GREGORY, S.D. (KELO) — The drought is hitting cattle producers hard this year. In parts of Gregory County there are many ranchers who are wondering if they will have to reduce their herds or lose money by feeding them.
Andy Wonnenberg is a 4th generation rancher and runs several thousand acres in Gregory County.
Inspecting his pasture with some of his kids, they are starting to see a lot of grasshoppers that will eat off resources meant for his cattle. Hay ground and pastures are producing less grass this year because of extreme heat and lack of moisture.
“Our forage production is about 60-percent of normal. So the hay and the pasture both so, our hay is going to be way short and then our pasture a lot of them will probably be done by the first of September,” said Andy.
The extreme heat has baked the moisture out of some areas of pasture land and Andy says some of his young calves are starting to get sick from inhaling and ingesting dust.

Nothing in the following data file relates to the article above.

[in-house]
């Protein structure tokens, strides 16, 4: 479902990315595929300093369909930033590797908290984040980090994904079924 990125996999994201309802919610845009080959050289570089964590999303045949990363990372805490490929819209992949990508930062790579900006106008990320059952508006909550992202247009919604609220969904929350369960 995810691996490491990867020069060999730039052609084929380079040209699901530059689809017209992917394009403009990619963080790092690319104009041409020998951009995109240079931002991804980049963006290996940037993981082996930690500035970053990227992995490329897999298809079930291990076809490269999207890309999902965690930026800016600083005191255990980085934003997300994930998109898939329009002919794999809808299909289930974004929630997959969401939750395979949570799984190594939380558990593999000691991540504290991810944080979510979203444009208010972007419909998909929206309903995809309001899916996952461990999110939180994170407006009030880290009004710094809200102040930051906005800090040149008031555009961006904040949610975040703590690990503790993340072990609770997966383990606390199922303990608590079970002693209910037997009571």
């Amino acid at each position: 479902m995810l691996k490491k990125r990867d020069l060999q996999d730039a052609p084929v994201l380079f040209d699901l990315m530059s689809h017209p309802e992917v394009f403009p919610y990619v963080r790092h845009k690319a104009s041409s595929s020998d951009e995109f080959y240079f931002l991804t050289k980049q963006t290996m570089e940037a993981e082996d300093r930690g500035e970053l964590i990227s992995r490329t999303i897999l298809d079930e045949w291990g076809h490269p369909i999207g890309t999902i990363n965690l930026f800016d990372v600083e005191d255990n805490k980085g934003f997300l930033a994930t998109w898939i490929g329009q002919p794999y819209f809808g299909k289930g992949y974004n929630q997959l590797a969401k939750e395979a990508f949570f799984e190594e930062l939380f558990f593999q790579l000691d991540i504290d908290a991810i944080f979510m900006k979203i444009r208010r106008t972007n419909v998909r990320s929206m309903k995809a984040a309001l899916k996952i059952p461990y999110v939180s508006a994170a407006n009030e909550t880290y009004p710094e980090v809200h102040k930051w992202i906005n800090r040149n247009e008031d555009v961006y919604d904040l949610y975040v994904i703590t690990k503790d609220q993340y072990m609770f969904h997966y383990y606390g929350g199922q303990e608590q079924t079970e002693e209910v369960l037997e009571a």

“The calves get dust pneumonia from it being so dry and dusty and heat and so it causes a lot of sicknesses you have to continually treat then or else it’s fatal,” said Andy.
Andy’s brother Hank is a rancher and also an ag banker. He says the cattle market hasn’t been good for a few years so adding the drought on top of that is hurting most ranchers.
“In a standard year people in this area raise enough to feed their livestock throughout the year and hopefully also have some cash crop that they can market for extra income for their operation. When a year like this comes along they not only don’t have the cash crop to sell, but they have to supplement the hay they raise because they don’t get enough,” said Hank.
Hay is hard to find and even if they can find it, it is expensive. Hank believes being able to adapt is the key to survival for some ranchers.
“You keep faith and you try to stick with these guys they are hard workers and they are knowledgeable and they’ll find a way to get through it.”